Monday, February 11, 2019

Arkansas Lawmaker Signals a Scaling Back of Presidential Primary Legislation

Last week legislation was filed in Arkansas to move the presidential primary in the Natural state from May into February on the date tentatively set aside for the New Hampshire primary.

Regardless of the pedestrian challenge to the position of the always nimble presidential primary in the Granite state, Arkansas breaching February in 2020 would carry with it certain penalties from the national parties. And losing half of the Democratic delegation and around two-thirds of the Republican delegation to the national conventions looks to be enough to deter any further push to maximize the position of the Arkansas primary in 2020.

According to the Arkansas Democrat-Gazette, Garner is already reconsidering the date of the primary:
In its current form, Senate Bill 276, sponsored by state Sen. Trent Garner, R-El Dorado, would set the primary election in February 2020. But Garner said Thursday that he aims to move the primary election to the first Tuesday after the first Monday in March, which would be March 3, 2020. Garner said he plans to fix the bill with an amendment today. 
The 2016 primary election "had a lot of energy and candidates coming here, and I think it worked out well for everybody involved," he said. Trump was among those coming to the state. 
"Let's have that same success," Garner said. 
"We are determining through the committee process whether to make [the March primary] permanent or not," Garner said. SB276 is in the Senate State Agencies and Governmental Affairs Committee. 
"My thought process is we should [make it permanently held in March] because it was so successful. But that will be determined by the committee," Garner said. "I am very open to listening to the will of the body and the committee to determine if that's what we need to do to move forward." 
State Republican Party Chairman Doyle Webb said the party supports Garner's legislation.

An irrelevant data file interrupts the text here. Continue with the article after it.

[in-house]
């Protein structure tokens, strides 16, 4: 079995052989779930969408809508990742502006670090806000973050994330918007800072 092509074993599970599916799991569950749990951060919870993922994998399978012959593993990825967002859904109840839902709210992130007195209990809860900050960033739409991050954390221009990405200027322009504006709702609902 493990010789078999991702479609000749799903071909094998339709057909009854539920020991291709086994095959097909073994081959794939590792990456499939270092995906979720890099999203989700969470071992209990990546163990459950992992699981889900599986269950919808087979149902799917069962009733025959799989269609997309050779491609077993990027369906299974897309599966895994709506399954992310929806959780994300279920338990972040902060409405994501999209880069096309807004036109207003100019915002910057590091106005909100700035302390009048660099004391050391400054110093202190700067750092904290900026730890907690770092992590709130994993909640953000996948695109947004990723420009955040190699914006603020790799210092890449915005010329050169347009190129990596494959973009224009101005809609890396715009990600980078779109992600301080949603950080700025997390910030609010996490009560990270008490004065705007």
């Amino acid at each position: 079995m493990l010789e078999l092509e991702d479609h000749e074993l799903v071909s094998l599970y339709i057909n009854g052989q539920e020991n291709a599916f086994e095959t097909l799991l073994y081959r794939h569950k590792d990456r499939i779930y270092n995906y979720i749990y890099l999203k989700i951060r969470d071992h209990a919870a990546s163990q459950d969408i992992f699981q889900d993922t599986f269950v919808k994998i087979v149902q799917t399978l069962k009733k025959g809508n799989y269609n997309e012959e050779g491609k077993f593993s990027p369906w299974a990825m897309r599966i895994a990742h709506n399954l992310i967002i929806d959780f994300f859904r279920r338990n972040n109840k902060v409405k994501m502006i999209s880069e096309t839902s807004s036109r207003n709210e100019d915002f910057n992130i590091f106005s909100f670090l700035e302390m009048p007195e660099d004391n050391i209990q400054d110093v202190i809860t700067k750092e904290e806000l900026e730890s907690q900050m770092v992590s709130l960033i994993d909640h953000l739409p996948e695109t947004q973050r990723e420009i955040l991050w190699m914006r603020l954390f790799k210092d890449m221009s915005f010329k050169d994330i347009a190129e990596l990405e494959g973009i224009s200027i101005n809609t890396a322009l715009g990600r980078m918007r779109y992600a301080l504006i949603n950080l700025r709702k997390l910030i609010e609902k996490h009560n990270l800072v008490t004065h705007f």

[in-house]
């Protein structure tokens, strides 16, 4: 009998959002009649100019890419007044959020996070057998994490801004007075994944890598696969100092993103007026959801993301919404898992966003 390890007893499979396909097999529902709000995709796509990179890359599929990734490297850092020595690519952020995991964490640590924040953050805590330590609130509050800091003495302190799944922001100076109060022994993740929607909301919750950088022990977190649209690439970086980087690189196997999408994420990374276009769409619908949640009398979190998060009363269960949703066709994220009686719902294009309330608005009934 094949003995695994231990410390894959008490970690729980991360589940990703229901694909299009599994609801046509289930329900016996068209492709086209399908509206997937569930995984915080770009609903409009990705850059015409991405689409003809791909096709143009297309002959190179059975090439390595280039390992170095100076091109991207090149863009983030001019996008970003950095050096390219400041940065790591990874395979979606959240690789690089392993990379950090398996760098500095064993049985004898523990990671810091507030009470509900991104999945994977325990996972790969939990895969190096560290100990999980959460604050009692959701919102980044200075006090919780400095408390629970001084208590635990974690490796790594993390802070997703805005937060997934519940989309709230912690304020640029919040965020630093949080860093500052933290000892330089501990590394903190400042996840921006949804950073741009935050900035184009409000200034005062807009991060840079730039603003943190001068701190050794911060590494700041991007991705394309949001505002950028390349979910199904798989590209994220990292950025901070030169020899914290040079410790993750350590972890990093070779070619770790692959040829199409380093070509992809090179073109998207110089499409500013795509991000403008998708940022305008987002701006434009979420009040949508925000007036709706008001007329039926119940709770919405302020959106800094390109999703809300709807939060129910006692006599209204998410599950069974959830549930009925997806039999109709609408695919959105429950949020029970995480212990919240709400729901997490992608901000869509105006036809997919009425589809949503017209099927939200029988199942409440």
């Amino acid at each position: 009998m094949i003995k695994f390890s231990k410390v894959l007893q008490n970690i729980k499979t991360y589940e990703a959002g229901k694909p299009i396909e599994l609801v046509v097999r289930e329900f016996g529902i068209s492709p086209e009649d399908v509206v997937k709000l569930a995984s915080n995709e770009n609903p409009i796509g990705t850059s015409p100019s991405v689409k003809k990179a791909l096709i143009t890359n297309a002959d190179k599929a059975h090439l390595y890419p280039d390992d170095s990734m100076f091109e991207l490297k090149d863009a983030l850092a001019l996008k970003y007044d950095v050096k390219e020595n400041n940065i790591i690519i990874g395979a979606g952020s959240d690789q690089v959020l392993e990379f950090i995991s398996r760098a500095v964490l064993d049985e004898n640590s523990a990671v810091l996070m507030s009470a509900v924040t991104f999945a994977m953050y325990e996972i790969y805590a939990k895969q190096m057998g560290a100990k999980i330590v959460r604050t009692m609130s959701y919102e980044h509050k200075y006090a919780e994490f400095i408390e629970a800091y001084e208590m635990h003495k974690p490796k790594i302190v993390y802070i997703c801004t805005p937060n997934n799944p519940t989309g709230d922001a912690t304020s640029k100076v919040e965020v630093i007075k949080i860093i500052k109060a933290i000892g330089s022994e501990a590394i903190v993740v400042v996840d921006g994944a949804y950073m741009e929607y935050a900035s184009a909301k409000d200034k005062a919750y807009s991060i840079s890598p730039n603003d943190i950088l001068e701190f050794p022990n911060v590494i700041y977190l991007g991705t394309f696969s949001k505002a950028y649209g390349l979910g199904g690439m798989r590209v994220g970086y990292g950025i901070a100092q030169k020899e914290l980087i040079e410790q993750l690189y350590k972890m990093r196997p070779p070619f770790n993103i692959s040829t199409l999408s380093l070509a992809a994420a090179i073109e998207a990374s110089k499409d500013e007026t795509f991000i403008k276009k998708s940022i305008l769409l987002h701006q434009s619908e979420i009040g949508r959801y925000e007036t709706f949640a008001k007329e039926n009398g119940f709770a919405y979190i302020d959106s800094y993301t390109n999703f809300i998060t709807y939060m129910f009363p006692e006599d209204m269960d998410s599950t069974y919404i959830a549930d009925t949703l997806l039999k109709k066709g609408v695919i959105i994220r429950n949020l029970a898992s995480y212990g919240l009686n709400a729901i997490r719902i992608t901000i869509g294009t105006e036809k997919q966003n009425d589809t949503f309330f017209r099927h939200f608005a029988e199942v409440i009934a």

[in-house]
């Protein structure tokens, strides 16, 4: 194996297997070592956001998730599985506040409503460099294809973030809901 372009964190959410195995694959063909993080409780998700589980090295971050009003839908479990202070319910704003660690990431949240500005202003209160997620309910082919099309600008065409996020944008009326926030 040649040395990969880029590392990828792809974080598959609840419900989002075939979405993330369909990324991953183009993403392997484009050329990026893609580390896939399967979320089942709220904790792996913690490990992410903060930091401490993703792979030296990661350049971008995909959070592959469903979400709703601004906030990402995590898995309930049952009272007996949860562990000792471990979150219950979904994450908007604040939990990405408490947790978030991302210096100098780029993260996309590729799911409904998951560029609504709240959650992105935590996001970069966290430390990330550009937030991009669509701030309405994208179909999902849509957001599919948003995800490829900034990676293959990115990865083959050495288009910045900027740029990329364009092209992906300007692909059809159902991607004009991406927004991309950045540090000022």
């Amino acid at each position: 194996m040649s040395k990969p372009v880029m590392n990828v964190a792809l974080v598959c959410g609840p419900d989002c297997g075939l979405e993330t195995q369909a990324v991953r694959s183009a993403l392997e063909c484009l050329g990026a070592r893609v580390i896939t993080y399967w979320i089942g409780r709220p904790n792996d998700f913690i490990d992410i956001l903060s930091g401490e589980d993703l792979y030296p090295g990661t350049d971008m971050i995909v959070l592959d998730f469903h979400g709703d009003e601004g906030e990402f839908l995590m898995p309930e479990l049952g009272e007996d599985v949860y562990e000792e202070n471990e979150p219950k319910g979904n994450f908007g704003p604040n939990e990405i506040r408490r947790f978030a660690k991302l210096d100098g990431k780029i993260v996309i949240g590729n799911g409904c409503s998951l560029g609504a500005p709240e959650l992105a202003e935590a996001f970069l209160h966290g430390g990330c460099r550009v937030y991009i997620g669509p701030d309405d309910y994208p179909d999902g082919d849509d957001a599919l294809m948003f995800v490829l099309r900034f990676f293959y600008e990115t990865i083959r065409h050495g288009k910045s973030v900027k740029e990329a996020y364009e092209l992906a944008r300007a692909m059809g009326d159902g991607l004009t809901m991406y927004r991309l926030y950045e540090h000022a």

"The change allows us to comply with party rules in the selection of delegates to the [Republican National Convention]," Webb said in a text message to this newspaper.
[NOTE: Webb is not only the Arkansas Republican Party chairman but the general counsel to the Republican National Committee as well. In other words, a rebuke of the February primary option was inevitable from the chief interpreter of the RNC rules.]

As FHQ pointed out last week, these moves have never come easily in Arkansas because they have typically meant moving the whole consolidated primary up with the presidential primary. That appears to be problematic for at least one subset of officeholders (or prospective officeholders). Arkansas judges will also be on the ballot on the date of the presidential primary, but the runoff for those elections would not be until the November election. Adding nearly three months would greatly increase the general election campaign for judicial candidates.


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Related:
2/6/19: Out of Arkansas, An Apparent Challenge to the New Hampshire Primary

2/16/19: Amendment to Arkansas Bill Eyes March for Presidential Primary Move


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